Maintaining good health must be one of your top priorities in life. After all, if you are not feeling well, you might not be able to work, take care of your children or enjoy your hobbies. Luckily, today’s doctors have a variety of tools for diagnosing and treating many ailments.
According to the American Cancer Society, it is appropriate to seek a second opinion when you have a serious medical condition or are weighing different treatment options. If you see more than one physician for a different reason, though, you might inadvertently violate the law.
Doctor shopping violates both federal law and Texas law, but it involves more than simply looking for a second opinion. Indeed, to be guilty of the offense, you must try to obtain a prescription for a controlled substance using misrepresentation, fraud or deceit.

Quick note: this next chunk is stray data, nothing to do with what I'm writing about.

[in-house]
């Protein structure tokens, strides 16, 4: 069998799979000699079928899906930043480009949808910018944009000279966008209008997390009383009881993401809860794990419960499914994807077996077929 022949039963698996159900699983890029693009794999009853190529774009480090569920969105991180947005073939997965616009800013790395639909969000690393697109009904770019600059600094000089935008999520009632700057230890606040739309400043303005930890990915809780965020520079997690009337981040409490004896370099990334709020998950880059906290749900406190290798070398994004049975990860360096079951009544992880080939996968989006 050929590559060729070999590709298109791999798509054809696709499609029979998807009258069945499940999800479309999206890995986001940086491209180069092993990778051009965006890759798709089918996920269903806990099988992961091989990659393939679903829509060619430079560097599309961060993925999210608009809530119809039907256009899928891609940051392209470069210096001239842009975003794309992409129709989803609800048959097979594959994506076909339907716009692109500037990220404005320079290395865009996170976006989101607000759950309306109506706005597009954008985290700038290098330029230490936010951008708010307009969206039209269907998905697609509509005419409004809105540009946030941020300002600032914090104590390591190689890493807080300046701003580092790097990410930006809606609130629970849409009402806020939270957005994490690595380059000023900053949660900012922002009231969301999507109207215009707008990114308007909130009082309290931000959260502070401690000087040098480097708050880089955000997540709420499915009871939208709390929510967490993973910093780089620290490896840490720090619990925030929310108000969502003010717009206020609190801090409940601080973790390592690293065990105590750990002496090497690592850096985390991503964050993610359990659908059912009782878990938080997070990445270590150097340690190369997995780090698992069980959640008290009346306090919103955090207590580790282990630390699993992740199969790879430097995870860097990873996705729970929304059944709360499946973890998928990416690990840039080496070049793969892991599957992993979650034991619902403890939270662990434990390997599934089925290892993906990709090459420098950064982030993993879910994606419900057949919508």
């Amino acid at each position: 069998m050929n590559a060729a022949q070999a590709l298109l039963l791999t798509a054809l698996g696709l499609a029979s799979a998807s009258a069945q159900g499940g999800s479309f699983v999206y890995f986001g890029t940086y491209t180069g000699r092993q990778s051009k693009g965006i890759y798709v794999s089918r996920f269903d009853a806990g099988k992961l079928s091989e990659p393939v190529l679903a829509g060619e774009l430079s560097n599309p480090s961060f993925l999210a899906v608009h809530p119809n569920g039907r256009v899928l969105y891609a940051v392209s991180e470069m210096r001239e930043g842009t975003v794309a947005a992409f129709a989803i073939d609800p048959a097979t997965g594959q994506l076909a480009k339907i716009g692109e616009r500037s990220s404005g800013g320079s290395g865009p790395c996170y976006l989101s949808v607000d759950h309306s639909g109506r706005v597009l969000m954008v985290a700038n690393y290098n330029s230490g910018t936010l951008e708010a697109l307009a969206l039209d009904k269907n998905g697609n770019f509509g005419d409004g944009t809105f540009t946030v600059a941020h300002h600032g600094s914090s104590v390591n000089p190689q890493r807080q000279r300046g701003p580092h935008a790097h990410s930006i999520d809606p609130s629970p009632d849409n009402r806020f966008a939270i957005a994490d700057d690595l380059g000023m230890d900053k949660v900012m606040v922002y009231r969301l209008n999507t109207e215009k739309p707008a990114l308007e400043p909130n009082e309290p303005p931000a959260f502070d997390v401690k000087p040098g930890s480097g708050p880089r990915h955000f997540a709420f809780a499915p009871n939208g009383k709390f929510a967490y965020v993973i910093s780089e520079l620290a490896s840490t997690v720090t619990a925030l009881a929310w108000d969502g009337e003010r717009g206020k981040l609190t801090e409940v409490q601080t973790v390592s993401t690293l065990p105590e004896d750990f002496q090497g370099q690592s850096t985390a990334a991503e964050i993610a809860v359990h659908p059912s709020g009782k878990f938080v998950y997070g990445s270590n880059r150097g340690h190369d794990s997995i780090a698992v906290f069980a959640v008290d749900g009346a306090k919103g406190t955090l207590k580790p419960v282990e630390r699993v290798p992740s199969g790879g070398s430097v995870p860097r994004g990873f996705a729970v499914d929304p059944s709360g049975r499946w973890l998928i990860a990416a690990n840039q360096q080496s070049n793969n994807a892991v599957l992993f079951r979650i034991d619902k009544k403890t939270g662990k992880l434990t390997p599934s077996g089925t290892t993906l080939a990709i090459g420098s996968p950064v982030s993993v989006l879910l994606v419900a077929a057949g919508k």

Failing to tell subsequent doctors about earlier prescriptions might be enough to expose you to criminal liability. The same is likely true if you lie about your symptoms or medical conditions.
You are unlikely to face prosecution for seeing more than one doctor for legitimate reasons. Indeed, it is both common and acceptable for individuals to want second or even third opinions. If you are trying to secure prescriptions for controlled substances, though, you might be in legal jeopardy.
Controlled substances can be stimulants, opioids, depressants, steroids or hallucinogens. Put differently, if you need a prescription to obtain a medication, you are probably dealing with a controlled substance.
Ultimately, if you are facing criminal charges for doctor shopping, you might need both to mount an aggressive defense and to consider attending a rehabilitation program.